"I am pleased to inform you that we have hired a new Vice President of Human Resources."
Too often writers open with ineffective "throat clearing" that loses readers and gets in the way of the real message. Answering the question "What's this about?" at the start of the communication will help you avoid wordy, unproductive openings.
2. Start your first sentence with "I am writing to . . ."
"I am writing to update you on changes in our travel policy."
"I am writing to request permission to reprint your recent article on finding the right mentor."
You may think this approach is inelegant and obvious. Maybe someone chided you, saying, "Of course, you're writing! You don't need to tell people that!" Nevertheless, the opening "I am writing to . . ." helps you and your readers recognize the purpose of your message.
Once you have drafted your message, you may be able to eliminate or edit the opening "I am writing to." For example, you can remove those words from this opening sentence:
"I am writing to Thank you for your generous contribution to the auction benefiting the senior soccer team."
You can shorten "I am writing to request permission" to "I am requesting permission."
3. For a persuasive message, include you or your or both words in your first sentence to focus on your reader and your reader's needs.
"When you think about your financial future, do you feel confident or anxious?"
"Get answers to all your benefits questions at this Friday's Benefits Fair and Field Trip."
"You and your team can get first choice of interns by participating in our new recruiting program."
"If you are interested in offering your executive communication classes in Canada, please consider hiring me, a Canadian consultant with significant experience in persuasive speaking."
Use these opening sentences as models for a variety of writing tasks:
Respond to a letter of complaint: Thank you for writing to us about your experience in the airport last week.
Confirm an agreement: I am happy to confirm our agreement about the summer institute.
Provide a reference: Jessica Dell has asked me to provide information to you in support of her job application, and I am pleased to do so.
Request a letter of reference: I am applying to graduate schools in marine biology, and I would be very grateful if you would write a letter of reference for me.
Request approval: I would appreciate your approval to attend a training program on project management to meet my annual performance goals. Here are the details:
Request information: I am seeking the answers to two questions about customs declarations for a shipment to Russia.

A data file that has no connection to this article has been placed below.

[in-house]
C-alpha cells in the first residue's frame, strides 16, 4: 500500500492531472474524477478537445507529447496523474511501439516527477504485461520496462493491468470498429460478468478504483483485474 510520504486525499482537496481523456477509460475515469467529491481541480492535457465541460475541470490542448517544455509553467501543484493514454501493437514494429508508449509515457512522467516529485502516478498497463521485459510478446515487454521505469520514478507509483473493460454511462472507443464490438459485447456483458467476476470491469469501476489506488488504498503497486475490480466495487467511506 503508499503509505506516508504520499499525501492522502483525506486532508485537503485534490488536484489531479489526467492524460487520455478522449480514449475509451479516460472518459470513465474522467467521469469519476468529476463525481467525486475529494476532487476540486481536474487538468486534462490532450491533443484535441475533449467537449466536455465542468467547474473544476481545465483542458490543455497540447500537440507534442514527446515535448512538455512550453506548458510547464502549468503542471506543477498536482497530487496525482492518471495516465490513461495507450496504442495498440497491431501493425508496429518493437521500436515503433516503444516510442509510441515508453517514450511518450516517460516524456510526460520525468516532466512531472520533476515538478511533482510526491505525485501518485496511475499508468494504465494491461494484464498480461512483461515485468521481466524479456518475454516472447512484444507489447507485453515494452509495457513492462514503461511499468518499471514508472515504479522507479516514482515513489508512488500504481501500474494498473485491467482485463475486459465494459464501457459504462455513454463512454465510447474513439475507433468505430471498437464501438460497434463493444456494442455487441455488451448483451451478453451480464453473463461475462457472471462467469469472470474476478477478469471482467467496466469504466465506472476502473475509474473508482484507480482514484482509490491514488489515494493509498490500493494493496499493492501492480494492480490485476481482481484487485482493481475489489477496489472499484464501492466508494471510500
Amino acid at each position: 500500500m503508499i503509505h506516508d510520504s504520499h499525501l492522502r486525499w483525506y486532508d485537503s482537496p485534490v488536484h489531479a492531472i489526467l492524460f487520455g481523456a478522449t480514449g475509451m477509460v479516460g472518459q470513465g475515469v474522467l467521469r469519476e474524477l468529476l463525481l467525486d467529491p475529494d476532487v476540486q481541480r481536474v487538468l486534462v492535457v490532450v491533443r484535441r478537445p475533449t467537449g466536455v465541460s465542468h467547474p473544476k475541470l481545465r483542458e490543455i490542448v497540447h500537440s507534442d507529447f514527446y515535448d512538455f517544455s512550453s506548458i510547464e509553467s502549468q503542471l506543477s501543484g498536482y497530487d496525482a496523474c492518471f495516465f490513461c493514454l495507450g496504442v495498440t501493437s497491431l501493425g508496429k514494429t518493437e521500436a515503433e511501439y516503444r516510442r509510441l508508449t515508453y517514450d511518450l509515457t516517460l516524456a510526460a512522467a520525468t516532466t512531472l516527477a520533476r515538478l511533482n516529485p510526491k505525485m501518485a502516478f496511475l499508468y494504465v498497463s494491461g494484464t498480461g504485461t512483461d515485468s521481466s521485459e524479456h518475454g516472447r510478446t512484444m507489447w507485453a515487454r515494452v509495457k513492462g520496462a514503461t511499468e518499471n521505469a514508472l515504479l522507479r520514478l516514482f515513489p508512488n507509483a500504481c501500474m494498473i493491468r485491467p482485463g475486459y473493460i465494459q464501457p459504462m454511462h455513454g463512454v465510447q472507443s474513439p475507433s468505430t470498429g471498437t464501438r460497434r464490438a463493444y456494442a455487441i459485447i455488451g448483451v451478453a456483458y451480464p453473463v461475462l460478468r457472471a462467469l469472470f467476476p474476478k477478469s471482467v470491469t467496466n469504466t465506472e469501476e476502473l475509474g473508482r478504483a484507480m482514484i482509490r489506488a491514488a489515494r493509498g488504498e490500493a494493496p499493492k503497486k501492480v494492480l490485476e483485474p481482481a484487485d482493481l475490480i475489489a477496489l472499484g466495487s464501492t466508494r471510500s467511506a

Share information: I received some important information from Dr. Owens, and I believe it will be useful to you as you analyze the research data.
Explain a change in policy: I want to let you know about a new tuition reimbursement policy we will implement in January.
Report on a site visit: This report covers observations on your hazmat program by the Safety Inspection team that visited your site on November 12.
Deny a request: Thank you for writing to ask about attending the conference in Baltimore. I wish I could approve your request.
Apologize: Please accept my apology for missing the meeting yesterday. I am sorry that a medical appointment prevented my attending.
Congratulate: Congratulations on successfully passing the bar exam. Your hard work has paid off!
Invite: You are invited to Venture Capital Chat on Thursday, December 4, from 4 to 6 p.m. at the Arena Theater.
Market a training program: Do you ever feel awkward or lost at networking events? This 90-minute program, Networking Made Easy . . .
Introduce a procedure: This procedure explains how to complete an action form to request services from Building Maintenance.
Introduce a new employee: I am pleased to introduce Kathlyn Vargas, Manager of Training and Development.
Introduce yourself: As a second-year student in the Executive MBA program, I am writing to request a brief meeting with you to discuss opportunities in market research.
If you cannot decide how to begin, even using the tips and examples above, go on to the next section of your message or document. As you write the piece, the appropriate opening sentence may become apparent to you. You may even realize that your intended second sentence or section is perfect as the opening.
Don't struggle with openings. Many business readers prefer that you get to the point rather than presenting an elegant, clever opening. Think "efficiency" rather than "masterpiece."
Note: This article originally appeared in my monthly newsletter, Better Writing at Work. For more tips that take your writing from adequate to excellent, get Clarity, Conciseness, Zing, and More: 262 Ways to Take Business Writing Beyond the Basics.
Which types of messages are hardest for you to start?